Flow in porous media is occurring in a large number of industrial applications such as internal erosion in embankment dams, drying of iron ore pellets, composites manufacturing and paper-making, to mention a few. However, it is also occurring in a number of naturally formed materials, for instance snow. To know the flow through the snow is important when investigating the ageing of fresh snow. The ageing is an important parameter when investigating mechanical properties of snow. When modelling and simulating the flow in these contexts the choice of computational domain is often dependent on the field of application. Still there might be some common issues between the different fields. To exemplify, when performing measurements or simulations of porous media flow it is usually difficult to determine a representative volume of the material. This is also true when mapping the porous media with x-ray microtomography.
A snow sample that represents fresh snow, acquired only minutes after snowfall, was scanned at the x-ray microtomography lab at Luleå University of Technology, using a Zeiss Xradia Versa 510 (Carl Zeiss X-ray Microscopy, Pleasanton, CA, USA). The in situ loading was carried out using a Deben CT5000TEC temperature controlled load stage with a 500 N load cell. Four XMT scans were acquired along the load cycle 0N-10N-18N-25N, at a constant temperature of -15°C (± 0.1°C). The porous network within each volume was isolated, meshed, and imported into a commercial CFD code Ansys CFX.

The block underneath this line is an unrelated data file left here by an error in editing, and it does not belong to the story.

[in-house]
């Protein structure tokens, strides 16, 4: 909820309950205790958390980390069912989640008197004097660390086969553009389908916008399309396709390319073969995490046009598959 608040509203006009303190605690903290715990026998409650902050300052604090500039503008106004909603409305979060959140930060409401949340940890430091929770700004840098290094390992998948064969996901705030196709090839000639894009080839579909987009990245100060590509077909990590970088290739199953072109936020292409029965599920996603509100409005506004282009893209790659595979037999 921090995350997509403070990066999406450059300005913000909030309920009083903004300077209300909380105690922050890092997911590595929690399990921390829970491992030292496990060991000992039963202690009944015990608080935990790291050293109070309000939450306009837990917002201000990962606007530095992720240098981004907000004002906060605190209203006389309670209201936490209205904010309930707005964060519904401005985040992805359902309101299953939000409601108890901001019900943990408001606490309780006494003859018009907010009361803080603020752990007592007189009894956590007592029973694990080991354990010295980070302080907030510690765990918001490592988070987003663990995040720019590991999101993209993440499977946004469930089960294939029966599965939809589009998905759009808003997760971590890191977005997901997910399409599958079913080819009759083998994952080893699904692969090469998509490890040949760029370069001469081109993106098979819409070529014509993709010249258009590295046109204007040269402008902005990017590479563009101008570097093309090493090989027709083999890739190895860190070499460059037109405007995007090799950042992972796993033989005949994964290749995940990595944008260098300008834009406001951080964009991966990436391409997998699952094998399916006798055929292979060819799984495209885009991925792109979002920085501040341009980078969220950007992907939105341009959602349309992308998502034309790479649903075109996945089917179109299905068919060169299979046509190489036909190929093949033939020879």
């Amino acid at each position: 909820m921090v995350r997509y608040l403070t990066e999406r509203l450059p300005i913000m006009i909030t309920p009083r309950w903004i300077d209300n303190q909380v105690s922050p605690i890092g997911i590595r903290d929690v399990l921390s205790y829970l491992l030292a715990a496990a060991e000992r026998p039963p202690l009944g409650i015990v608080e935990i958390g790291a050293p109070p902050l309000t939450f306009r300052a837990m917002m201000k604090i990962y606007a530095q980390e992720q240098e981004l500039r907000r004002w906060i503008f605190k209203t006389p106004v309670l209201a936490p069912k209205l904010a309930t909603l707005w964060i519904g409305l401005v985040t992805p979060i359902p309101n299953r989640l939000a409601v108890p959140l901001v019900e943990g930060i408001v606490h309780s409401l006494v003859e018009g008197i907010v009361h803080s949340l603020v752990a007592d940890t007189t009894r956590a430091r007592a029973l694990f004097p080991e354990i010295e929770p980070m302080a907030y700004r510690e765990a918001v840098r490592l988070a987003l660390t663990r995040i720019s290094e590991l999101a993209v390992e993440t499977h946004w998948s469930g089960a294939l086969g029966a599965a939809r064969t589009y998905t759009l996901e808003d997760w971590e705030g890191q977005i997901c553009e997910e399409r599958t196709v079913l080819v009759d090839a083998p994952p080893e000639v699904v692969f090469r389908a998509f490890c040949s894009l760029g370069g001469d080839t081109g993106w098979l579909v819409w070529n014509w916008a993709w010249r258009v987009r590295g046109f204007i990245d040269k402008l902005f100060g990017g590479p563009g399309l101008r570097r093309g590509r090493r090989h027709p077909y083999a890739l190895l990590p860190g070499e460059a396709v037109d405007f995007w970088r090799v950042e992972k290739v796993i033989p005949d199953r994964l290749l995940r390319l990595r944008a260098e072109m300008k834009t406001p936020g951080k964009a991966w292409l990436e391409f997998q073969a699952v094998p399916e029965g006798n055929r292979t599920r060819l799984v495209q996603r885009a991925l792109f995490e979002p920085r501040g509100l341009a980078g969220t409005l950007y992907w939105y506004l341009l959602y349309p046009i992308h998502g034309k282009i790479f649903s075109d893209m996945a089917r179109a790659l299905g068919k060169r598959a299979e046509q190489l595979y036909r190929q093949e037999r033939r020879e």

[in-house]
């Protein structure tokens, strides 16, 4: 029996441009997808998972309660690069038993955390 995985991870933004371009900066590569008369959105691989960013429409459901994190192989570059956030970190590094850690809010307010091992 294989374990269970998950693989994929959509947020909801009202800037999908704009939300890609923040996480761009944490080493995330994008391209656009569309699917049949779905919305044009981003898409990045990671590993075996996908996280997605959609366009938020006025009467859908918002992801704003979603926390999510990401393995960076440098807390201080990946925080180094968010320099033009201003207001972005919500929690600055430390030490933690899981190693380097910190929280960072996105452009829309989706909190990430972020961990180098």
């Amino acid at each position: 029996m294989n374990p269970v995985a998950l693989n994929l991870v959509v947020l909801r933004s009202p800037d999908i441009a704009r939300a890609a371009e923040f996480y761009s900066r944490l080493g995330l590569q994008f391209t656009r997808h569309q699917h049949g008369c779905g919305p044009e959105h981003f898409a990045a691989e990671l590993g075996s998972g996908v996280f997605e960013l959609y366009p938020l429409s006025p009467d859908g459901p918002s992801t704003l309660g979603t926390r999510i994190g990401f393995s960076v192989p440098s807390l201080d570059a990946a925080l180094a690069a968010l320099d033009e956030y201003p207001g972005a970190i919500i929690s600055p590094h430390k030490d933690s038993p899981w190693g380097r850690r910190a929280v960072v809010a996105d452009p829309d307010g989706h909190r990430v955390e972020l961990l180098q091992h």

When performing CFD-simulations on any volume of a porous media it is of highest importance that the discretization of the pore space geometry is fine enough both from a geometrical point of view as from a grid resolution point of view. Hence, we here discretise the volumes obtained with x-ray microtomography with increasing number of computational cells in order to capture the main flow features of interest; such as the velocity distribution, the pressure drop over the geometry and also, of course, from a porous media viewport the permeability of the material.
Preliminary results indicate that this method finds the velocity and pressure “hot spots”, where the risk of erosion is highest, and also that the other main flow features show potential to be resolved in a qualitative way.
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